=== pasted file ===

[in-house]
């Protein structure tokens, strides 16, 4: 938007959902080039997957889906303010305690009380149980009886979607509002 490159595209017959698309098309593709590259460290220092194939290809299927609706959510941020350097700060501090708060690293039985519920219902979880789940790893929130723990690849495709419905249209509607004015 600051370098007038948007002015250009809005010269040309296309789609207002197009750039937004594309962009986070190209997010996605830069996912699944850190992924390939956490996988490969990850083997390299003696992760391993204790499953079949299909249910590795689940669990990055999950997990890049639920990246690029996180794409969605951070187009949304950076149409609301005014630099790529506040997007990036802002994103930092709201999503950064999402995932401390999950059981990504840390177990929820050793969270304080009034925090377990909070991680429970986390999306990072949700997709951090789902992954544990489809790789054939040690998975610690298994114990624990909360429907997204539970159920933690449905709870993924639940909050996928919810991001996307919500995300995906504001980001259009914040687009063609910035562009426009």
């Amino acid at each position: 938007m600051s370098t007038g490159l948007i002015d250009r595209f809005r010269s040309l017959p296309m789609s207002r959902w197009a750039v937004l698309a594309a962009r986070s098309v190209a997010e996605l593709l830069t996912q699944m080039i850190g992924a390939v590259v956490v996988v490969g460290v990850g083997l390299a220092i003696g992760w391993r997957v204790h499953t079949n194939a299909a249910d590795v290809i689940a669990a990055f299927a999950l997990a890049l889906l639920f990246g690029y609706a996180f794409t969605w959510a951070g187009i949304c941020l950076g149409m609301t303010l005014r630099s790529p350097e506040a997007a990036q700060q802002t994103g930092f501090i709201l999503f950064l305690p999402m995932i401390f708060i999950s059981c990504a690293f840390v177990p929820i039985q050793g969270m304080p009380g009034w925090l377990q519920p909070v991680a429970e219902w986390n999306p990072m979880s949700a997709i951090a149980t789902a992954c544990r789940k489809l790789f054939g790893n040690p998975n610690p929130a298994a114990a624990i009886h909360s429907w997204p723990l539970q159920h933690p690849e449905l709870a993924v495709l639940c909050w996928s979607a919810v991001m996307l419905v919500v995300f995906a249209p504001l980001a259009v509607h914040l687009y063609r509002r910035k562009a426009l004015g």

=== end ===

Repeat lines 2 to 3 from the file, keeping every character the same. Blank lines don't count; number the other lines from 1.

């Protein structure tokens, strides 16, 4: 938007959902080039997957889906303010305690009380149980009886979607509002 490159595209017959698309098309593709590259460290220092194939290809299927609706959510941020350097700060501090708060690293039985519920219902979880789940790893929130723990690849495709419905249209509607004015 600051370098007038948007002015250009809005010269040309296309789609207002197009750039937004594309962009986070190209997010996605830069996912699944850190992924390939956490996988490969990850083997390299003696992760391993204790499953079949299909249910590795689940669990990055999950997990890049639920990246690029996180794409969605951070187009949304950076149409609301005014630099790529506040997007990036802002994103930092709201999503950064999402995932401390999950059981990504840390177990929820050793969270304080009034925090377990909070991680429970986390999306990072949700997709951090789902992954544990489809790789054939040690998975610690298994114990624990909360429907997204539970159920933690449905709870993924639940909050996928919810991001996307919500995300995906504001980001259009914040687009063609910035562009426009």
């Amino acid at each position: 938007m600051s370098t007038g490159l948007i002015d250009r595209f809005r010269s040309l017959p296309m789609s207002r959902w197009a750039v937004l698309a594309a962009r986070s098309v190209a997010e996605l593709l830069t996912q699944m080039i850190g992924a390939v590259v956490v996988v490969g460290v990850g083997l390299a220092i003696g992760w391993r997957v204790h499953t079949n194939a299909a249910d590795v290809i689940a669990a990055f299927a999950l997990a890049l889906l639920f990246g690029y609706a996180f794409t969605w959510a951070g187009i949304c941020l950076g149409m609301t303010l005014r630099s790529p350097e506040a997007a990036q700060q802002t994103g930092f501090i709201l999503f950064l305690p999402m995932i401390f708060i999950s059981c990504a690293f840390v177990p929820i039985q050793g969270m304080p009380g009034w925090l377990q519920p909070v991680a429970e219902w986390n999306p990072m979880s949700a997709i951090a149980t789902a992954c544990r789940k489809l790789f054939g790893n040690p998975n610690p929130a298994a114990a624990i009886h909360s429907w997204p723990l539970q159920h933690p690849e449905l709870a993924v495709l639940c909050w996928s979607a919810v991001m996307l419905v919500v995300f995906a249209p504001l980001a259009v509607h914040l687009y063609r509002r910035k562009a426009l004015g």